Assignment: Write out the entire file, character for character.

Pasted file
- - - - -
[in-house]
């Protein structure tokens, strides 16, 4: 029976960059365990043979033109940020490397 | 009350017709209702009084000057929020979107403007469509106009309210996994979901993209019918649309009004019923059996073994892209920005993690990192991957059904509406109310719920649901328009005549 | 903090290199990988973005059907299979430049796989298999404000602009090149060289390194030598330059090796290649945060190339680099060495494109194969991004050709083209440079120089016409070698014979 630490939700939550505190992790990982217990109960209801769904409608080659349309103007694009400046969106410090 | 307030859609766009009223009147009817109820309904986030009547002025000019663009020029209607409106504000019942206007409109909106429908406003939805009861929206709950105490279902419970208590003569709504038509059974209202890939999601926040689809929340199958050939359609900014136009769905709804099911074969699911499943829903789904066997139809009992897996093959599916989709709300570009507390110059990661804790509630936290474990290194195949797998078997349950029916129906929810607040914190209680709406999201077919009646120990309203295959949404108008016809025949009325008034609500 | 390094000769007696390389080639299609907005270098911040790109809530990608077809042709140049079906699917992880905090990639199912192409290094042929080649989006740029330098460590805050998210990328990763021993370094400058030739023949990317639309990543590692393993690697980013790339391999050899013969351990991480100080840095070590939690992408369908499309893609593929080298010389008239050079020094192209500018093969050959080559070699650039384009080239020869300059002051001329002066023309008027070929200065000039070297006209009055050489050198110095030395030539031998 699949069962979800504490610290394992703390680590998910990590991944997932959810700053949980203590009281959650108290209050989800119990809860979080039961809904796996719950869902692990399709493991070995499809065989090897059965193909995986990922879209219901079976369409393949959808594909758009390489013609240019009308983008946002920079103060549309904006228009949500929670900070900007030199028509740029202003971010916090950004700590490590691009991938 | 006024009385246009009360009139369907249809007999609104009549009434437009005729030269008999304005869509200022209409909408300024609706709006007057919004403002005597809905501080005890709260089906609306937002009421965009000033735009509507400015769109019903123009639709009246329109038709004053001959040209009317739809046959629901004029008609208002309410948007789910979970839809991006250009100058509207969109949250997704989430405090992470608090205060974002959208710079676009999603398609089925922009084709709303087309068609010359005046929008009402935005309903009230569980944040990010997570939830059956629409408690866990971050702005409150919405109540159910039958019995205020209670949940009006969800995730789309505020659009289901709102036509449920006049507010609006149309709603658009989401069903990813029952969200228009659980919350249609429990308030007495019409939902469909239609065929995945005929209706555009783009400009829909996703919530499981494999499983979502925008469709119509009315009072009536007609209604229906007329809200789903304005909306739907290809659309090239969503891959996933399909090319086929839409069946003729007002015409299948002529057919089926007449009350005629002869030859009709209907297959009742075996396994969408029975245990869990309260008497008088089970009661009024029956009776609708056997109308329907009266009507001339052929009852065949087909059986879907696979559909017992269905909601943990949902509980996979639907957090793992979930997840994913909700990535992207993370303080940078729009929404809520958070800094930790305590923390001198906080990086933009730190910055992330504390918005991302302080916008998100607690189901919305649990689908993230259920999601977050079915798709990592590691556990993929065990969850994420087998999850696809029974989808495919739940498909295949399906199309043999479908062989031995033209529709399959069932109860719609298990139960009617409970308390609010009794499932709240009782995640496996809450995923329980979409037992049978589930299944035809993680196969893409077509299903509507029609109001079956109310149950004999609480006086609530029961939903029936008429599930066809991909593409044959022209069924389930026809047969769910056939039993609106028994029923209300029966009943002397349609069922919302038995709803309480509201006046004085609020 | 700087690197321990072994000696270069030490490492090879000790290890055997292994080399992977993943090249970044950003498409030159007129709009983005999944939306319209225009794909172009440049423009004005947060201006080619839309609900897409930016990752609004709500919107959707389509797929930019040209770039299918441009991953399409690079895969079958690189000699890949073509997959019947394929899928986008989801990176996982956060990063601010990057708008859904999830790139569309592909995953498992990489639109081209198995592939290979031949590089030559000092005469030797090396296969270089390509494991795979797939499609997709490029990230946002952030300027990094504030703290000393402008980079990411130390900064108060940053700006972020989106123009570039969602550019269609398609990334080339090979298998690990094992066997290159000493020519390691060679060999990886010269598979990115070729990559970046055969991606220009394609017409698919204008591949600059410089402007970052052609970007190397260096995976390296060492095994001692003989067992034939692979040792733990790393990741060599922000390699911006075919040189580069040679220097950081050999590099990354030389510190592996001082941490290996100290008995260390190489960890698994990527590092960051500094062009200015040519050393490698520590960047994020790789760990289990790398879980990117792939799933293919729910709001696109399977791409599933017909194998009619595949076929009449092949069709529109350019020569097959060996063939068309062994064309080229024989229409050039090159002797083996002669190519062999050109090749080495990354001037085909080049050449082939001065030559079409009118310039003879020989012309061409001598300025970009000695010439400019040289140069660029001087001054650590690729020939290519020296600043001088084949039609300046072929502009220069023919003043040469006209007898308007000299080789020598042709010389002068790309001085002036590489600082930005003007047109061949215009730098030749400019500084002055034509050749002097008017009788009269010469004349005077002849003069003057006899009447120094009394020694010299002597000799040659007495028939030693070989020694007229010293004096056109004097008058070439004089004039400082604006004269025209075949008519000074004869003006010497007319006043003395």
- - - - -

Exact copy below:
[in-house]
């Protein structure tokens, strides 16, 4: 029976960059365990043979033109940020490397 | 009350017709209702009084000057929020979107403007469509106009309210996994979901993209019918649309009004019923059996073994892209920005993690990192991957059904509406109310719920649901328009005549 | 903090290199990988973005059907299979430049796989298999404000602009090149060289390194030598330059090796290649945060190339680099060495494109194969991004050709083209440079120089016409070698014979 630490939700939550505190992790990982217990109960209801769904409608080659349309103007694009400046969106410090 | 307030859609766009009223009147009817109820309904986030009547002025000019663009020029209607409106504000019942206007409109909106429908406003939805009861929206709950105490279902419970208590003569709504038509059974209202890939999601926040689809929340199958050939359609900014136009769905709804099911074969699911499943829903789904066997139809009992897996093959599916989709709300570009507390110059990661804790509630936290474990290194195949797998078997349950029916129906929810607040914190209680709406999201077919009646120990309203295959949404108008016809025949009325008034609500 | 390094000769007696390389080639299609907005270098911040790109809530990608077809042709140049079906699917992880905090990639199912192409290094042929080649989006740029330098460590805050998210990328990763021993370094400058030739023949990317639309990543590692393993690697980013790339391999050899013969351990991480100080840095070590939690992408369908499309893609593929080298010389008239050079020094192209500018093969050959080559070699650039384009080239020869300059002051001329002066023309008027070929200065000039070297006209009055050489050198110095030395030539031998 699949069962979800504490610290394992703390680590998910990590991944997932959810700053949980203590009281959650108290209050989800119990809860979080039961809904796996719950869902692990399709493991070995499809065989090897059965193909995986990922879209219901079976369409393949959808594909758009390489013609240019009308983008946002920079103060549309904006228009949500929670900070900007030199028509740029202003971010916090950004700590490590691009991938 | 006024009385246009009360009139369907249809007999609104009549009434437009005729030269008999304005869509200022209409909408300024609706709006007057919004403002005597809905501080005890709260089906609306937002009421965009000033735009509507400015769109019903123009639709009246329109038709004053001959040209009317739809046959629901004029008609208002309410948007789910979970839809991006250009100058509207969109949250997704989430405090992470608090205060974002959208710079676009999603398609089925922009084709709303087309068609010359005046929008009402935005309903009230569980944040990010997570939830059956629409408690866990971050702005409150919405109540159910039958019995205020209670949940009006969800995730789309505020659009289901709102036509449920006049507010609006149309709603658009989401069903990813029952969200228009659980919350249609429990308030007495019409939902469909239609065929995945005929209706555009783009400009829909996703919530499981494999499983979502925008469709119509009315009072009536007609209604229906007329809200789903304005909306739907290809659309090239969503891959996933399909090319086929839409069946003729007002015409299948002529057919089926007449009350005629002869030859009709209907297959009742075996396994969408029975245990869990309260008497008088089970009661009024029956009776609708056997109308329907009266009507001339052929009852065949087909059986879907696979559909017992269905909601943990949902509980996979639907957090793992979930997840994913909700990535992207993370303080940078729009929404809520958070800094930790305590923390001198906080990086933009730190910055992330504390918005991302302080916008998100607690189901919305649990689908993230259920999601977050079915798709990592590691556990993929065990969850994420087998999850696809029974989808495919739940498909295949399906199309043999479908062989031995033209529709399959069932109860719609298990139960009617409970308390609010009794499932709240009782995640496996809450995923329980979409037992049978589930299944035809993680196969893409077509299903509507029609109001079956109310149950004999609480006086609530029961939903029936008429599930066809991909593409044959022209069924389930026809047969769910056939039993609106028994029923209300029966009943002397349609069922919302038995709803309480509201006046004085609020 | 700087690197321990072994000696270069030490490492090879000790290890055997292994080399992977993943090249970044950003498409030159007129709009983005999944939306319209225009794909172009440049423009004005947060201006080619839309609900897409930016990752609004709500919107959707389509797929930019040209770039299918441009991953399409690079895969079958690189000699890949073509997959019947394929899928986008989801990176996982956060990063601010990057708008859904999830790139569309592909995953498992990489639109081209198995592939290979031949590089030559000092005469030797090396296969270089390509494991795979797939499609997709490029990230946002952030300027990094504030703290000393402008980079990411130390900064108060940053700006972020989106123009570039969602550019269609398609990334080339090979298998690990094992066997290159000493020519390691060679060999990886010269598979990115070729990559970046055969991606220009394609017409698919204008591949600059410089402007970052052609970007190397260096995976390296060492095994001692003989067992034939692979040792733990790393990741060599922000390699911006075919040189580069040679220097950081050999590099990354030389510190592996001082941490290996100290008995260390190489960890698994990527590092960051500094062009200015040519050393490698520590960047994020790789760990289990790398879980990117792939799933293919729910709001696109399977791409599933017909194998009619595949076929009449092949069709529109350019020569097959060996063939068309062994064309080229024989229409050039090159002797083996002669190519062999050109090749080495990354001037085909080049050449082939001065030559079409009118310039003879020989012309061409001598300025970009000695010439400019040289140069660029001087001054650590690729020939290519020296600043001088084949039609300046072929502009220069023919003043040469006209007898308007000299080789020598042709010389002068790309001085002036590489600082930005003007047109061949215009730098030749400019500084002055034509050749002097008017009788009269010469004349005077002849003069003057006899009447120094009394020694010299002597000799040659007495028939030693070989020694007229010293004096056109004097008058070439004089004039400082604006004269025209075949008519000074004869003006010497007319006043003395």